Fog and ethereal gloom escorted us along the interstate, the night having stolen something that had been fresh and lovely. There weren’t many vehicles on either of the two lanes, but I managed to run up on the few there were, flashing my brights, willing them to move.
My tailgating made Reina nervous. I knew it and didn’t much care. I wanted, though, to drown out her clucks and gasps. I tried humming—something that irritated her, but no music came. “If you’d been ready at seven, I wouldn’t need to drive like a maniac.” More accusations between us.
In the glow of the console, I saw the corner of Reina’s mouth recoil into its worn groove. People often remarked how we resembled one another. Thirty-five years of marriage will do that to you, we’d laugh. But it wasn’t funny, and I didn’t take it as a compliment.
“You’re not scaring me,” said Reina. “You want to kill us, go ahead. Me and God are like this.” She crossed her middle finger over her index finger. I could never win with her. She was an indomitable wall that stretched with no end as it was continually being added to.
The drizzle, which had been steady for several hours, became heavier now. It didn’t hit our windshield as much as it beaded up from the glass itself. “Speed up the wipers,” said Reina, just as a semi-truck flew past on the right, spraying accumulated water from dips on the pavement. She brought the white linen album up against her body.
“It wasn’t for my sake.” I said. “Why couldn’t you be on time for Claudia?”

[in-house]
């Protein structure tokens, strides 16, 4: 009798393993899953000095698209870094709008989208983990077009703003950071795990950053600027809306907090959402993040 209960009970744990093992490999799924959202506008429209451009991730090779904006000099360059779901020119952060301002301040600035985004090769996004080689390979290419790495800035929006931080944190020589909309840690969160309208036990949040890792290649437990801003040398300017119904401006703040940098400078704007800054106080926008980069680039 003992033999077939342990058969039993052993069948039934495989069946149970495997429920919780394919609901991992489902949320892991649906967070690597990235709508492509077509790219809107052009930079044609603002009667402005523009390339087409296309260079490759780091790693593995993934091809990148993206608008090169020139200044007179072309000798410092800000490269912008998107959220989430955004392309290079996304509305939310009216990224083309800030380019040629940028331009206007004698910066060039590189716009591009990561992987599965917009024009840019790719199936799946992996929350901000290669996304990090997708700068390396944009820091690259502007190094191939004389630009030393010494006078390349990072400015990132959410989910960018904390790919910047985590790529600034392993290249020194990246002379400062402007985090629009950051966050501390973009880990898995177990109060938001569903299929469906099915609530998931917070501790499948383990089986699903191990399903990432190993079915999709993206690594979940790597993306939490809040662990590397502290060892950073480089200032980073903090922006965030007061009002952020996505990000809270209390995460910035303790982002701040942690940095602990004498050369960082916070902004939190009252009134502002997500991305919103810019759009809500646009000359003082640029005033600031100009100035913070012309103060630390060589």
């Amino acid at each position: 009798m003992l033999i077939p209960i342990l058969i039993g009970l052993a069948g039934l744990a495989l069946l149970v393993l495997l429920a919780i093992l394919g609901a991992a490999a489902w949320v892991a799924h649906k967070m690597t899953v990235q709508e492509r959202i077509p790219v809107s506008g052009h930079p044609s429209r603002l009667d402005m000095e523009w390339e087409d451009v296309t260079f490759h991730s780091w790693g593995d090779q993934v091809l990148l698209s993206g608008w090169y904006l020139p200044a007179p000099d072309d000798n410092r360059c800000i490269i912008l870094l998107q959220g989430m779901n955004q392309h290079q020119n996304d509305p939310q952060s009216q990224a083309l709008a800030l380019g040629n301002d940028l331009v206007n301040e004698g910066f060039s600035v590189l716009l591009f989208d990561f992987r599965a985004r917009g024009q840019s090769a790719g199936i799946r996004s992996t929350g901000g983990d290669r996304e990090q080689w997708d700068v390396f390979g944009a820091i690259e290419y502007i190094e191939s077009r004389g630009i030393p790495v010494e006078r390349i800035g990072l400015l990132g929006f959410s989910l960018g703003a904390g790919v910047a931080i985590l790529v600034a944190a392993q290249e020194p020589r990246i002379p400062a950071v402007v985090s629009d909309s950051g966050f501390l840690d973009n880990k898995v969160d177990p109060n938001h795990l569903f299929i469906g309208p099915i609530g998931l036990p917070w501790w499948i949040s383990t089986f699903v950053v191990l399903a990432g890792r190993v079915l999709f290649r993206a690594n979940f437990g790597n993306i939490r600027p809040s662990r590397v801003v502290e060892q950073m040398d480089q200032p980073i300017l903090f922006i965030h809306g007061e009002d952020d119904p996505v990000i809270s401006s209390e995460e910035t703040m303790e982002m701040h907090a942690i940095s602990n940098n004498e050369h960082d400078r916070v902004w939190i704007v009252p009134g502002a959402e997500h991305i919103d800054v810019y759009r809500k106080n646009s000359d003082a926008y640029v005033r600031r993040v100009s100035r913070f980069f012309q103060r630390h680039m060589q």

“Why did you tell me to be ready an hour before I needed to be?”
“Like I can tell you anything.”
“The exit’s close—try not to blow by it.”
“Do you have one—just one—single ounce of respect for me?” I made my tone as caustic as possible, but it was a pathetic question, and I wished I hadn’t asked it.
“I have as much respect for you, as you have love for me.”
She switched on the overhead light, and turned to the second page of our wedding album, silk papers rustled. Our daughter had asked us to bring it to her engagement dinner. What a joke. That our marriage could be an inspiration to anyone.
Reina tapped her rounded fingernail on the page. “Right here in our vows, you promised to love me like Christ loved the Church.” She held it on end for me to see. Up ahead, red lights splintered dimly in the filmy mist. A memory surfaced. Her hopeful face through the sheer netting of tulle as we read in Ephesians together.
“Turn off that light—I can’t see,” I said.
“Then slow down.”
Love and respect. Reading Ephesians five had been my idea. Back when she allowed me ideas. Before we’d become competitors.
Reina held the page with the photo of our hands resting upon the open Bible. Smooth hands, gleaming rings. The promises beneath penned with a flourish.
We began as one with God.
But the world pressed in. Relentlessly. If only we could have put our marriage on a Do Not Call list.
“Close it,” I said. “Let’s concentrate on the road.”
“I know; it’s painful.” She brought the album back down to her lap. “We deserved better.”
“We got out of this marriage exactly what we put into it, Reina. Garbage in-garbage out.”
I should have loved her more.
A white SUV—completely stopped—appeared suddenly within the veil. I pumped the brakes and jagged the wheel left, but it wasn’t enough. I could never do enough. We hydroplaned off the road and flipped into the culvert dividing the interstate.
The sound of the rain, gentle.
The overhead light, steady.
We hung there, suspended.
“Oh, dear God,” moaned Reina, “Oh, dear God—Lance?”
“I’m here.” The sound of my own voice felt suctioned directly into my ear, making for a hollow, tinny echo. “Are you okay?” Lord, please let her be okay.
“I think so.”
“Hold on—I’ll help you out.” I flattened one hand on the headliner and unclasped the seatbelt with the other. By the time I got around to her side, she was crouched beside the car, hair beginning to drip.
She handed me our album. She’d been trying to protect it.
I cradled it under my sport coat, close to my chest, surprised by the warmth I found there.
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